- Easy to Qualify. Invoice factoring doesn’t require additional collateral from your business or personal assets, so you don’t need to put your home, vehicles, inventory, or other assets on the line. Also, since invoice factoring doesn’t rely on your personal credit score or business credit rating, it’s available to business owners who may have had credit troubles in the past.
- Saves Time. Small-business owners and their employees can spend a lot of time chasing down receivables. When you work with a factoring company, their team takes over handling payments and managing collection calls. This allows you to spend more time being productive and building your business.
- Tax-Deductible Fees. With invoice factoring, you pay for convenience. That fee depends on several factors, including the credit risk of your customers and how long they typically take to pay. However, it typically runs somewhere between 1% to 5% of the total invoice amount. The good news is the fee is a tax-deductible business expense.
Despite the advantages, invoice factoring can also come with some financial and operational drawbacks.
- More Expensive. In many cases, invoice factoring is more expensive than a traditional loan or line of credit. However, if poor credit makes those funding options impossible for you, invoice factoring is typically less expensive than payday loans or credit card cash advances. Just keep in mind that if your customers have a history of slow payments and financial problems, this will impact the rate you’ll pay to factor the invoice.
- Weakened Customer Relationships. When you factor invoices, your customers must make payments directly to the factoring company. Turning accounts receivable collection over to a third party can negatively impact your customer relationships if the invoice factoring company’s employees aren’t as professional and courteous toward your customers as you would be in asking for payments.
- Risk of Unpaid Invoices. Remember that you may still be responsible for unpaid invoices. If you have a recourse factoring arrangement and your customers don’t pay, you’ll have to repay the factoring company or offset the payment with a new invoice.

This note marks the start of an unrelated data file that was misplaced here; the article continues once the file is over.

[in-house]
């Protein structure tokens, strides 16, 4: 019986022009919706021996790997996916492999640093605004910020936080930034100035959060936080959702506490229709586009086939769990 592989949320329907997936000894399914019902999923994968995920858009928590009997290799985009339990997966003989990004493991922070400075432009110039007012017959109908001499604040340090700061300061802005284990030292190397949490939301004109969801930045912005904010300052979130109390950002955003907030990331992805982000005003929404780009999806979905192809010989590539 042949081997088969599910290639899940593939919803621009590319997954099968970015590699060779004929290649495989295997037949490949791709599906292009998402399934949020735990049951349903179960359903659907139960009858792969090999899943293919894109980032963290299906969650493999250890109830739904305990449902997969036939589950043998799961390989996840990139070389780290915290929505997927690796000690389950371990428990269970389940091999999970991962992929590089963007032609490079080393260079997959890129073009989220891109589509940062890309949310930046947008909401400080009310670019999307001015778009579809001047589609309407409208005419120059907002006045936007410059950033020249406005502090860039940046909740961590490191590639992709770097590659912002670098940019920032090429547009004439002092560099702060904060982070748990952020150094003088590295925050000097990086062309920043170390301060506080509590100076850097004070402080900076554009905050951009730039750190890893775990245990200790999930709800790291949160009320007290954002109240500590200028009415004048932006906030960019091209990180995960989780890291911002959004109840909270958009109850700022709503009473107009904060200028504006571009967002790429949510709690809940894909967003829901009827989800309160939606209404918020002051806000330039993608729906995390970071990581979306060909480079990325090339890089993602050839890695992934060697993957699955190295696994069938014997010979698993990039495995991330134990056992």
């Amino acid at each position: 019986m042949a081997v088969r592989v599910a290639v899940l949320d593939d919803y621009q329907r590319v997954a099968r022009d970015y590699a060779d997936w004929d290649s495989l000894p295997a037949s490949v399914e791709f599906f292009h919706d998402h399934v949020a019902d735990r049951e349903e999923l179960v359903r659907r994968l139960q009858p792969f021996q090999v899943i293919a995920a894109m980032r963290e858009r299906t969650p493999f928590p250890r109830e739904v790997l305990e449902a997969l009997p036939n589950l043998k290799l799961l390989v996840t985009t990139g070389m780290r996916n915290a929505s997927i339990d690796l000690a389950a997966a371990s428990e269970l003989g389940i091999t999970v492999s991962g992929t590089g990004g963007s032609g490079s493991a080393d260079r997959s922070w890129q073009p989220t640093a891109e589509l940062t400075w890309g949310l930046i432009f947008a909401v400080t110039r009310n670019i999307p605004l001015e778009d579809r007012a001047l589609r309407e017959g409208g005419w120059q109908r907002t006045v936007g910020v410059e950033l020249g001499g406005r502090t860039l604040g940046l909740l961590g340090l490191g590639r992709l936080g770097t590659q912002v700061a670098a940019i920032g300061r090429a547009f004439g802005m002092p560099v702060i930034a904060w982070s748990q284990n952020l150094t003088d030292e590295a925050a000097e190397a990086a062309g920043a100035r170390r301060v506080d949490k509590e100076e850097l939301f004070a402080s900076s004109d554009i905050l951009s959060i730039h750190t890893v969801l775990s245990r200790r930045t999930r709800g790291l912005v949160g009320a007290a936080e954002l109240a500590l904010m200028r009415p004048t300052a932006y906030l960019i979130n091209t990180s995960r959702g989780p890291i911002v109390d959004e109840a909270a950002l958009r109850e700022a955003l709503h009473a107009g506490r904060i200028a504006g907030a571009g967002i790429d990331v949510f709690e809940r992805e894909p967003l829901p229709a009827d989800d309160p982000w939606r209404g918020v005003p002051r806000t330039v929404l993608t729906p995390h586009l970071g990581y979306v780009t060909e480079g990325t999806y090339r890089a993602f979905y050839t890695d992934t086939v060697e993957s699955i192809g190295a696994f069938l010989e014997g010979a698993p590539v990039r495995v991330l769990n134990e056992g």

Companies That Offer Invoice Factoring
If you’ve decided getting immediate cash is worth the cost and risks, there are several invoice factoring companies to choose from. Here are a few options:
BlueVine advertises that small-business owners can apply for invoice factoring in less than 10 minutes by providing some basic information about your business and its customers.
BlueVine then reviews your application and returns a decision on your application in as little as 24 hours. They provide 85% to 90% of the invoice amount upfront, and you’ll receive the rest — minus BlueVine’s fee — once your customer pays the invoice.
BlueVine’s minimum qualifications are:
- A FICO score of 530 or higher
- Being in business for more than three months
- $10,000 in monthly revenue
BlueVine only works with business-to-business organizations.
2. Triumph Business Capital
Triumph Business Capital takes applications online or by phone. Triumph also asks for a copy of your company’s current accounts receivable aging report, articles of incorporation or other organizational documents, and a sample invoice. The company processes your application within 24 hours.
Triumph Business Capital works specifically with:
- Trucking companies
- Freight brokers
- Staffing companies
- Government contractors
- Small- to medium-sized businesses
3. Paragon Financial Group
Paragon Financial Group accepts applications online and can provide cash for 80% to 90% of the invoice amount within 24 to 48 hours.
They only work with:
- Businesses whose clients are other businesses or governments with excellent credit
- Companies with sales of $30,000 to $10 million per month
Invoice factoring can be an excellent option for some small businesses. However, if your company needs to fund growth, it’s a good idea to compare the cost of invoice factoring to small-business loans and lines of credit.
With invoice factoring, you can get easy access to financing without restrictions on how you spend the money. However, it can be more expensive than other borrowing options. If it is, you have to decide whether that convenience is worth the additional cost.